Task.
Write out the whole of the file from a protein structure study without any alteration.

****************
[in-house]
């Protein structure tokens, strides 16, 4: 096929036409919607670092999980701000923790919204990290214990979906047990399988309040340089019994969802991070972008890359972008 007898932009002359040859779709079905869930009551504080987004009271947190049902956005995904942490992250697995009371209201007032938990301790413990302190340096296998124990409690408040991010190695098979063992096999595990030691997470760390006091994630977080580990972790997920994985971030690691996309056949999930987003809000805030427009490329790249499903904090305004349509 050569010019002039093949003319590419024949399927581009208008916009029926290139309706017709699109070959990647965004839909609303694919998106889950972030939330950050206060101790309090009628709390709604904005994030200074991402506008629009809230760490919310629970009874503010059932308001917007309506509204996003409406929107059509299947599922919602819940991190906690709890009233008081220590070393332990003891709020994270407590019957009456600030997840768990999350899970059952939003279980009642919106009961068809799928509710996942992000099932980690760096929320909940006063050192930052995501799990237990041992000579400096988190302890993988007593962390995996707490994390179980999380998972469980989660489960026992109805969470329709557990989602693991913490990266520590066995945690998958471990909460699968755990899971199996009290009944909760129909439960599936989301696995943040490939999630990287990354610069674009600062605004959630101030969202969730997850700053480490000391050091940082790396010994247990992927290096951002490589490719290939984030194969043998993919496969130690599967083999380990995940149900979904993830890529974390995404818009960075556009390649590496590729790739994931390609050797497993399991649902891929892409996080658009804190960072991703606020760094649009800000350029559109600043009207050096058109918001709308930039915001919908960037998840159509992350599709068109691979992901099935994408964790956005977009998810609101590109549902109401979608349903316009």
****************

[in-house]
């Protein structure tokens, strides 16, 4: 096929036409919607670092999980701000923790919204990290214990979906047990399988309040340089019994969802991070972008890359972008 007898932009002359040859779709079905869930009551504080987004009271947190049902956005995904942490992250697995009371209201007032938990301790413990302190340096296998124990409690408040991010190695098979063992096999595990030691997470760390006091994630977080580990972790997920994985971030690691996309056949999930987003809000805030427009490329790249499903904090305004349509 050569010019002039093949003319590419024949399927581009208008916009029926290139309706017709699109070959990647965004839909609303694919998106889950972030939330950050206060101790309090009628709390709604904005994030200074991402506008629009809230760490919310629970009874503010059932308001917007309506509204996003409406929107059509299947599922919602819940991190906690709890009233008081220590070393332990003891709020994270407590019957009456600030997840768990999350899970059952939003279980009642919106009961068809799928509710996942992000099932980690760096929320909940006063050192930052995501799990237990041992000579400096988190302890993988007593962390995996707490994390179980999380998972469980989660489960026992109805969470329709557990989602693991913490990266520590066995945690998958471990909460699968755990899971199996009290009944909760129909439960599936989301696995943040490939999630990287990354610069674009600062605004959630101030969202969730997850700053480490000391050091940082790396010994247990992927290096951002490589490719290939984030194969043998993919496969130690599967083999380990995940149900979904993830890529974390995404818009960075556009390649590496590729790739994931390609050797497993399991649902891929892409996080658009804190960072991703606020760094649009800000350029559109600043009207050096058109918001709308930039915001919908960037998840159509992350599709068109691979992901099935994408964790956005977009998810609101590109549902109401979608349903316009």